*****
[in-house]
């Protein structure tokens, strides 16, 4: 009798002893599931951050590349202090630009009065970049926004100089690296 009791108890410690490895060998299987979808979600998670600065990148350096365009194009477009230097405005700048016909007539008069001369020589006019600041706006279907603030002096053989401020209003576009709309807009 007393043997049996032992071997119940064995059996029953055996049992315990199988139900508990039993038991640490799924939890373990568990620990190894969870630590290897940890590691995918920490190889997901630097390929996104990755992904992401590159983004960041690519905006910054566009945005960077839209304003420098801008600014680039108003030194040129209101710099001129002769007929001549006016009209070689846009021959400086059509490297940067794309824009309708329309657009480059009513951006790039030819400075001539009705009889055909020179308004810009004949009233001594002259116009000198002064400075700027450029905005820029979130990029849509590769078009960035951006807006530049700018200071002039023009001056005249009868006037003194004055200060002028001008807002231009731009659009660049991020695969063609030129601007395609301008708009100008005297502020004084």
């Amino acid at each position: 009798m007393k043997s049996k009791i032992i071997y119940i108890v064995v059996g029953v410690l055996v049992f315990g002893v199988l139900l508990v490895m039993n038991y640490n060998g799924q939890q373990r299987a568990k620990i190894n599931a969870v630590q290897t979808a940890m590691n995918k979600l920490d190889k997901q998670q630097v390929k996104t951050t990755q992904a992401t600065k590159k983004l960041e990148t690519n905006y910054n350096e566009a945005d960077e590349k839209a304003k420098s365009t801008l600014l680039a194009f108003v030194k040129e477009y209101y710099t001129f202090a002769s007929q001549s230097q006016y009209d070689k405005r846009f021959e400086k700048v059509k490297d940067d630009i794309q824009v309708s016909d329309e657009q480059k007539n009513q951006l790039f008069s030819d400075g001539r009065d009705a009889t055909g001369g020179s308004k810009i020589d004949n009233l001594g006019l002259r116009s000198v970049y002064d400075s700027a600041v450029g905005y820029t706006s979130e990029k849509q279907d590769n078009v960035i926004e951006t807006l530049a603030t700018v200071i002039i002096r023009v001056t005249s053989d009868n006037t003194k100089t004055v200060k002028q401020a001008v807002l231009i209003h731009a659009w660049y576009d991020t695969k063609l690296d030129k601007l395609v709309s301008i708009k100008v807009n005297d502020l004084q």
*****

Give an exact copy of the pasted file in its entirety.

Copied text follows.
[in-house]
């Protein structure tokens, strides 16, 4: 009798002893599931951050590349202090630009009065970049926004100089690296 009791108890410690490895060998299987979808979600998670600065990148350096365009194009477009230097405005700048016909007539008069001369020589006019600041706006279907603030002096053989401020209003576009709309807009 007393043997049996032992071997119940064995059996029953055996049992315990199988139900508990039993038991640490799924939890373990568990620990190894969870630590290897940890590691995918920490190889997901630097390929996104990755992904992401590159983004960041690519905006910054566009945005960077839209304003420098801008600014680039108003030194040129209101710099001129002769007929001549006016009209070689846009021959400086059509490297940067794309824009309708329309657009480059009513951006790039030819400075001539009705009889055909020179308004810009004949009233001594002259116009000198002064400075700027450029905005820029979130990029849509590769078009960035951006807006530049700018200071002039023009001056005249009868006037003194004055200060002028001008807002231009731009659009660049991020695969063609030129601007395609301008708009100008005297502020004084």
């Amino acid at each position: 009798m007393k043997s049996k009791i032992i071997y119940i108890v064995v059996g029953v410690l055996v049992f315990g002893v199988l139900l508990v490895m039993n038991y640490n060998g799924q939890q373990r299987a568990k620990i190894n599931a969870v630590q290897t979808a940890m590691n995918k979600l920490d190889k997901q998670q630097v390929k996104t951050t990755q992904a992401t600065k590159k983004l960041e990148t690519n905006y910054n350096e566009a945005d960077e590349k839209a304003k420098s365009t801008l600014l680039a194009f108003v030194k040129e477009y209101y710099t001129f202090a002769s007929q001549s230097q006016y009209d070689k405005r846009f021959e400086k700048v059509k490297d940067d630009i794309q824009v309708s016909d329309e657009q480059k007539n009513q951006l790039f008069s030819d400075g001539r009065d009705a009889t055909g001369g020179s308004k810009i020589d004949n009233l001594g006019l002259r116009s000198v970049y002064d400075s700027a600041v450029g905005y820029t706006s979130e990029k849509q279907d590769n078009v960035i926004e951006t807006l530049a603030t700018v200071i002039i002096r023009v001056t005249s053989d009868n006037t003194k100089t004055v200060k002028q401020a001008v807002l231009i209003h731009a659009w660049y576009d991020t695969k063609l690296d030129k601007l395609v709309s301008i708009k100008v807009n005297d502020l004084q």